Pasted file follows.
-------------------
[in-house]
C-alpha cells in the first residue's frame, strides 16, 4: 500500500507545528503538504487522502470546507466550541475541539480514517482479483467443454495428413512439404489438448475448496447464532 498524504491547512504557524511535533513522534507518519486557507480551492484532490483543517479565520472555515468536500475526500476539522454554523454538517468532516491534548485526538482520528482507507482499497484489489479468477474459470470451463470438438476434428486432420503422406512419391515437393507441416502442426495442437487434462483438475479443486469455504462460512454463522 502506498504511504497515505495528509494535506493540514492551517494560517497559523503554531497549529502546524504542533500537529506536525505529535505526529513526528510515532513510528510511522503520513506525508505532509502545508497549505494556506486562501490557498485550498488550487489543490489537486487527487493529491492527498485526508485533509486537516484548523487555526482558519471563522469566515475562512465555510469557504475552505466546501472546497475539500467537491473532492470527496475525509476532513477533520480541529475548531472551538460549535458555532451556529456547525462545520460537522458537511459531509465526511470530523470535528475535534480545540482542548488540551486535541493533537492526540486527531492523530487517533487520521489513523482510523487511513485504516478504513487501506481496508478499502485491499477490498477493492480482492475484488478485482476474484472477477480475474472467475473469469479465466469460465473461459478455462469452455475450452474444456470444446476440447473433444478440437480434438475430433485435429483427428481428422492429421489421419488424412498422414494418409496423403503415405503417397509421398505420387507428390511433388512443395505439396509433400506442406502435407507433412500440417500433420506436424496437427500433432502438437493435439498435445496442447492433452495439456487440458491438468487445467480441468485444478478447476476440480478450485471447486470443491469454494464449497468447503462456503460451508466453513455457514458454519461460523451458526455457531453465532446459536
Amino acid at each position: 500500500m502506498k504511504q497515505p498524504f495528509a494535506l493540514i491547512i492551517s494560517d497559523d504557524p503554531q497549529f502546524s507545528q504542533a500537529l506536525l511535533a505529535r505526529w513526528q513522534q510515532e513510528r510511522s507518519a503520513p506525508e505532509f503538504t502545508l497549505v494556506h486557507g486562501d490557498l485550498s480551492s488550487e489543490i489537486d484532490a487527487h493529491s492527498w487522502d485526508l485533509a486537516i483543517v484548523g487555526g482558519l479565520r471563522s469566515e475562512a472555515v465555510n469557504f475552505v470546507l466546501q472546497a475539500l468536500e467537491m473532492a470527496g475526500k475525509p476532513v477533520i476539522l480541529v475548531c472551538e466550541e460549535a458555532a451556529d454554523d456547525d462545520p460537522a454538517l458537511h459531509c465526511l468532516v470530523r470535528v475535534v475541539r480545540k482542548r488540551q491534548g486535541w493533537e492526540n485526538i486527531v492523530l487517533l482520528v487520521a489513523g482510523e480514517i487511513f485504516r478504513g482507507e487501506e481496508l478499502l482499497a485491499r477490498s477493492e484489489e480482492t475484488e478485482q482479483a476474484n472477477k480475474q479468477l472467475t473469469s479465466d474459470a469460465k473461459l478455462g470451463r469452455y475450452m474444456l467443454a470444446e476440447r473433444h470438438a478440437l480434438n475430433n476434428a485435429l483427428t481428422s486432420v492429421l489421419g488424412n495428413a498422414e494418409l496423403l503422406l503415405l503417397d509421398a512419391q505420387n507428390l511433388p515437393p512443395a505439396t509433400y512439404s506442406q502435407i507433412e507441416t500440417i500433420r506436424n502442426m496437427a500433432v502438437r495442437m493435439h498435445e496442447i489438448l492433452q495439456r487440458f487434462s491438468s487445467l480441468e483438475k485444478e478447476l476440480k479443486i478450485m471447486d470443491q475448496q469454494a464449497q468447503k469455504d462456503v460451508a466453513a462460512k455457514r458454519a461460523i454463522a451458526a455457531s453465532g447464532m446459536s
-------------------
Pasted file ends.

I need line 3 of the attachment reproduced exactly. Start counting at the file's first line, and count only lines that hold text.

Amino acid at each position: 500500500m502506498k504511504q497515505p498524504f495528509a494535506l493540514i491547512i492551517s494560517d497559523d504557524p503554531q497549529f502546524s507545528q504542533a500537529l506536525l511535533a505529535r505526529w513526528q513522534q510515532e513510528r510511522s507518519a503520513p506525508e505532509f503538504t502545508l497549505v494556506h486557507g486562501d490557498l485550498s480551492s488550487e489543490i489537486d484532490a487527487h493529491s492527498w487522502d485526508l485533509a486537516i483543517v484548523g487555526g482558519l479565520r471563522s469566515e475562512a472555515v465555510n469557504f475552505v470546507l466546501q472546497a475539500l468536500e467537491m473532492a470527496g475526500k475525509p476532513v477533520i476539522l480541529v475548531c472551538e466550541e460549535a458555532a451556529d454554523d456547525d462545520p460537522a454538517l458537511h459531509c465526511l468532516v470530523r470535528v475535534v475541539r480545540k482542548r488540551q491534548g486535541w493533537e492526540n485526538i486527531v492523530l487517533l482520528v487520521a489513523g482510523e480514517i487511513f485504516r478504513g482507507e487501506e481496508l478499502l482499497a485491499r477490498s477493492e484489489e480482492t475484488e478485482q482479483a476474484n472477477k480475474q479468477l472467475t473469469s479465466d474459470a469460465k473461459l478455462g470451463r469452455y475450452m474444456l467443454a470444446e476440447r473433444h470438438a478440437l480434438n475430433n476434428a485435429l483427428t481428422s486432420v492429421l489421419g488424412n495428413a498422414e494418409l496423403l503422406l503415405l503417397d509421398a512419391q505420387n507428390l511433388p515437393p512443395a505439396t509433400y512439404s506442406q502435407i507433412e507441416t500440417i500433420r506436424n502442426m496437427a500433432v502438437r495442437m493435439h498435445e496442447i489438448l492433452q495439456r487440458f487434462s491438468s487445467l480441468e483438475k485444478e478447476l476440480k479443486i478450485m471447486d470443491q475448496q469454494a464449497q468447503k469455504d462456503v460451508a466453513a462460512k455457514r458454519a461460523i454463522a451458526a455457531s453465532g447464532m446459536s